Located in Mobile, Alabama, Fort Conde was originally founded by Jean-Baptiste Le Moyne de Bienville in 1702 as Fort Louis de la Mobile at 27-Mile Bluff. Originally a part of French Louisiana, the Alabama Gulf Coast was a focal point for colonial exploration and settlement. Mobile was the capital of the French colony when it was founded at its original site up the Mobile River in 1702. Its Roman Catholic parish dates back to 1703.
After the Mobile River flooded and damaged the fort, the post and the settlement of Mobile were relocated in 1711 to its current site. There, a temporary wooden stockade fort was constructed, which was also named Fort Louis. The capital was moved to Biloxi in 1720, but Mobile remained a vital community for the French.
In 1723, construction of a new brick fort with a stone foundation began, and the fort was renamed Fort Condé in honor of King Louis XIV’s brother, the Prince of Conde. The large, bastioned structure was surrounded by a dry moat and additional earthwork defenses. Fort Condé and its surrounding buildings covered about 11 acres of land. It was shaped in a seven-pointed star, with guard towers raised at the points with significant surrounding earthworks. In design, it is similar to Spanish fort Castillo de San Marcos in St. Augustine, Florida. A crew of 20 black slaves and five white workmen performed the original work on the fort.
The fort’s objective was to defend against a British or Spanish attack on the easternmost part of the French Louisiana colony. The strategic importance of Mobile and Fort Condé was significant as the fort protected access into the strategic region between the Mississippi River and the Atlantic colonies along the Alabama and Tombigbee Rivers. It also served as a base for French exploration and expansion into much of the modern state of Alabama. Supplies and troops for upriver forts such as Fort Toulouse (near present-day Montgomery) were dispatched from Fort Conde, and it functioned as the military headquarters for the region. Fort Condé guarded Mobile and its citizens for almost 100 years, from 1723-1820.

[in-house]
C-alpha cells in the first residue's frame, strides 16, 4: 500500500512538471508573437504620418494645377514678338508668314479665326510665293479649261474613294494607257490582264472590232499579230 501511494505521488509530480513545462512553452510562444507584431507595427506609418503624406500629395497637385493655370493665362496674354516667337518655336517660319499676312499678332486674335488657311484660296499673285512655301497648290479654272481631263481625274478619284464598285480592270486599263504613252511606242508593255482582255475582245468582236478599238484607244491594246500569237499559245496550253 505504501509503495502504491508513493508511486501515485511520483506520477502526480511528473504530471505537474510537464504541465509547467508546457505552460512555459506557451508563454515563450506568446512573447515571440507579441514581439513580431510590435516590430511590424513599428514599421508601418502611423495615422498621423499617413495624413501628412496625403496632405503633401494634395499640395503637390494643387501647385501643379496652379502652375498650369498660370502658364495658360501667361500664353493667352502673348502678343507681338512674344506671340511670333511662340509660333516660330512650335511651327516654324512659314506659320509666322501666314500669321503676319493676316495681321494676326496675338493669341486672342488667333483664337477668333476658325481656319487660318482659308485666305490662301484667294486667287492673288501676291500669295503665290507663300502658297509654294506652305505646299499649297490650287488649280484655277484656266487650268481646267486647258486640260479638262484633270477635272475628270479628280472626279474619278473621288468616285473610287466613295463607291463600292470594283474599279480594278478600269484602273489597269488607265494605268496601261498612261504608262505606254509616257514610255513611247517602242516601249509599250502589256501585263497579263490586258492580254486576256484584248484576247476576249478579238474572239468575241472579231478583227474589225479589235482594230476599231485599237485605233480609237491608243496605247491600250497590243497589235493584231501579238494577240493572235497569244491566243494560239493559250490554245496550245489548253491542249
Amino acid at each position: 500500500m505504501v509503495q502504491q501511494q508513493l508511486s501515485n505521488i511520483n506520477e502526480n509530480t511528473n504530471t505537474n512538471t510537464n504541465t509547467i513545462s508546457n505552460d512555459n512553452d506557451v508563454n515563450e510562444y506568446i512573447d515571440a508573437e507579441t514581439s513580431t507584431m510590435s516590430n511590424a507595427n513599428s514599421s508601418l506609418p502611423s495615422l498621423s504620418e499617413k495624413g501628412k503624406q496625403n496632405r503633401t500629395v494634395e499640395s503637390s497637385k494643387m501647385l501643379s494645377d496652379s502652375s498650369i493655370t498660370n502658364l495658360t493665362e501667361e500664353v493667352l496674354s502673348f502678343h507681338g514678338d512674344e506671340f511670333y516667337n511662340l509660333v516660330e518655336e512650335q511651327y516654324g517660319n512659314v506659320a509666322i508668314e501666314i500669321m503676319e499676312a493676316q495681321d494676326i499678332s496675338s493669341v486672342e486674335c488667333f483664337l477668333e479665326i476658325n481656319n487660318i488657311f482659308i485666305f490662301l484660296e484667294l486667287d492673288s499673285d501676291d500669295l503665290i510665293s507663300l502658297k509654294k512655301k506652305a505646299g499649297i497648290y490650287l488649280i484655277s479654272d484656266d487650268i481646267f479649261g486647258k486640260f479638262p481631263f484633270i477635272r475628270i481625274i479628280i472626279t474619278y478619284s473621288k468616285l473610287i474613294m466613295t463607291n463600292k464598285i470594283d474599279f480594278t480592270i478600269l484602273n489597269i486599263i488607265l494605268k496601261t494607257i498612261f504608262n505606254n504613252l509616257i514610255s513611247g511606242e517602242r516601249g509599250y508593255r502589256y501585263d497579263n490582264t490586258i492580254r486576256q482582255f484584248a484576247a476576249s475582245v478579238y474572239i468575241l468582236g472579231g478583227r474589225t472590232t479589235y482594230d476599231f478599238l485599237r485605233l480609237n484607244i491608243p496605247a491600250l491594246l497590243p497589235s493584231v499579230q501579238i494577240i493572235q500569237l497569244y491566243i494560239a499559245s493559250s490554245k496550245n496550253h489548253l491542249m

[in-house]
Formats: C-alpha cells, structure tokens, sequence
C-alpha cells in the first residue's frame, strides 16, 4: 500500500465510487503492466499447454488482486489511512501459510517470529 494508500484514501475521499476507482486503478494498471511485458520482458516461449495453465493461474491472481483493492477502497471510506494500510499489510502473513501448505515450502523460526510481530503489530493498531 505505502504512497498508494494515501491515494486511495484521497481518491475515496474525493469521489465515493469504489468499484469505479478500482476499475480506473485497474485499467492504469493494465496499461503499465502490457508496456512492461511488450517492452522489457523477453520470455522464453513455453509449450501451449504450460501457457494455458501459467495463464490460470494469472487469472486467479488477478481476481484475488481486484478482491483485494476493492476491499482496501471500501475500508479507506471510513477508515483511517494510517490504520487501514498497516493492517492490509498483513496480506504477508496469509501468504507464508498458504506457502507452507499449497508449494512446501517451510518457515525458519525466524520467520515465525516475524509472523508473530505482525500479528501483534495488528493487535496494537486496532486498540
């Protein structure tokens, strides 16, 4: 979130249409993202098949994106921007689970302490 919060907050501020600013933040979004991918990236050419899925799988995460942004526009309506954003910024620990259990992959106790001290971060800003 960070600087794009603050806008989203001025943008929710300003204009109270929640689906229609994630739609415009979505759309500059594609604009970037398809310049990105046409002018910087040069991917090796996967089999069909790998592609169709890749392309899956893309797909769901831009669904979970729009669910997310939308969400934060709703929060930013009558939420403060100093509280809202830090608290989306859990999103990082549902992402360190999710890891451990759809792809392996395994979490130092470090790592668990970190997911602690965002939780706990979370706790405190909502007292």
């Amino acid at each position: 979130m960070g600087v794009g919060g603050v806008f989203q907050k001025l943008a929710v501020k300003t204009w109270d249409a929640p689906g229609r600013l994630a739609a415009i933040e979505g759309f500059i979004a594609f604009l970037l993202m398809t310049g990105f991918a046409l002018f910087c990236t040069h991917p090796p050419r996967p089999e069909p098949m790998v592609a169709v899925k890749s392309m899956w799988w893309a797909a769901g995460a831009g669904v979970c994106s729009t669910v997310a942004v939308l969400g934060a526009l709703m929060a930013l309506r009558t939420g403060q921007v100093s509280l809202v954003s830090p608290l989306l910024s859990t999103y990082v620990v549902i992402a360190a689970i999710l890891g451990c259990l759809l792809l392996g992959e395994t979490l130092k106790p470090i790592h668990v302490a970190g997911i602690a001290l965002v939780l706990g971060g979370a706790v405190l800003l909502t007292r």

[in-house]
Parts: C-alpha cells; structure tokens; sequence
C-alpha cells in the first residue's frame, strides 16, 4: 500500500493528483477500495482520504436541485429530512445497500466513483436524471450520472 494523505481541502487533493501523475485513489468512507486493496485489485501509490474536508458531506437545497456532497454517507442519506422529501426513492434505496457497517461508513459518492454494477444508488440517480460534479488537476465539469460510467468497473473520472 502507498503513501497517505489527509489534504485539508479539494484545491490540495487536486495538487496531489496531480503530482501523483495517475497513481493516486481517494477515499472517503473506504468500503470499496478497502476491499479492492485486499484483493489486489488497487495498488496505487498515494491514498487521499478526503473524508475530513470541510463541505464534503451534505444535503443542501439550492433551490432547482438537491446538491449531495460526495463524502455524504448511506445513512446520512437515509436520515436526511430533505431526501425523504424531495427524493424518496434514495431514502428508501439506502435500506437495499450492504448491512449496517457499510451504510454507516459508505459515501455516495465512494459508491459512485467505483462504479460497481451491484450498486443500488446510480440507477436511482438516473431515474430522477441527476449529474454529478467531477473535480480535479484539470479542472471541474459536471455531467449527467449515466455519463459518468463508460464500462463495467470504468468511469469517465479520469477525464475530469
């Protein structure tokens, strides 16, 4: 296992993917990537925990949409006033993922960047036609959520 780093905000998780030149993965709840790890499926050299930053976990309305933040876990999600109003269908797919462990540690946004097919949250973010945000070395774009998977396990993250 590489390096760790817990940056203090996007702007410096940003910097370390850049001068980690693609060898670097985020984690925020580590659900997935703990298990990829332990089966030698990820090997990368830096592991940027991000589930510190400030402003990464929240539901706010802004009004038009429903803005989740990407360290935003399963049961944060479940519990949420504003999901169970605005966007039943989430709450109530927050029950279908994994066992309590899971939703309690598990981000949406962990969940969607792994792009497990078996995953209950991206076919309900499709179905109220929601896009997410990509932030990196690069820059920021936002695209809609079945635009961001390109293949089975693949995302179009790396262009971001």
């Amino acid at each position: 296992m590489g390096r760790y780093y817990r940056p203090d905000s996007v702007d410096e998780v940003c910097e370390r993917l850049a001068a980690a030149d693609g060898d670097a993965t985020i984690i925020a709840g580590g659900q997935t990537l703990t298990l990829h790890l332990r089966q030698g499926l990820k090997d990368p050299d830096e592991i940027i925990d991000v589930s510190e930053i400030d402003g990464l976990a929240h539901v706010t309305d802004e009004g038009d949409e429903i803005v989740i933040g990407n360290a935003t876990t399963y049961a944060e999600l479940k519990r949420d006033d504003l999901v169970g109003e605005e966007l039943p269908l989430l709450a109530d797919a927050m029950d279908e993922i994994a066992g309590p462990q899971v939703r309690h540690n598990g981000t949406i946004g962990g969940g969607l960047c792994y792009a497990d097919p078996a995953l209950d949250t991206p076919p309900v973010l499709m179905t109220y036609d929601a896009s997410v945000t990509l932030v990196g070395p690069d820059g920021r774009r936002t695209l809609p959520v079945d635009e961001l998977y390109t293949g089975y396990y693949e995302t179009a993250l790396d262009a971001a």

Fort Conde remained in the hands of its French builders until 1763 when it was turned over to the British and the rest of Alabama as part of the agreement that ended the French and Indian War.
The British renamed the post Fort Charlotte in honor of King George III’s wife and maintained a garrison throughout the American Revolution. An original cannon from the British era can be seen across the walk from the old French gun at the Conde-Charlotte House. During this time, Mobile prospered as a commercial center and became a target of Spain after that country allied itself with the United States during the American Revolution.
On February 10, 1780, General Bernardo de Galvez landed a force of Spanish troops and American volunteers to begin the Battle of Fort Charlotte, one of two significant battles of the American Revolution fought in Alabama. The allied troops laid siege to the fort and, for four weeks, battled Fort Charlotte’s British garrison for control not only of the fortress but all of Mobile Bay. The British surrendered on March 14, 1780, ending England’s claim to present-day Alabama forever.
Under Spanish rule, the fort was renamed, Fort Carlota. In addition to placing a garrison in Mobile, Galvez ordered the construction of a new fort on the bluffs across the bay at the site of today’s community of Spanish Fort. This work withstood a last British attack and gave the community the name that it bears today. The Spanish held the fort until 1813, when United States Troops occupied it.
Under U.S. control, the fort was renamed Fort Charlotte. In 1820, the U.S. Congress authorized the sale and removal of the fort because it was no longer needed for defense. Later, city funds paid for the demolition to build new streets eastward towards the river and southward. By late 1823, most of the above-ground traces of Mobile’s fort were gone, leaving only underground structures.
In the 1970s, about 1/3 of the fort was reconstructed at an 80% scale. The new Fort Conde was opened on July 4, 1976, as part of Mobile’s celebration of the United States bicentennial. Today, the reconstructed fort serves as the official Welcome Center for the City of Mobile. It is located at 150 South Royal Street and is free to visit.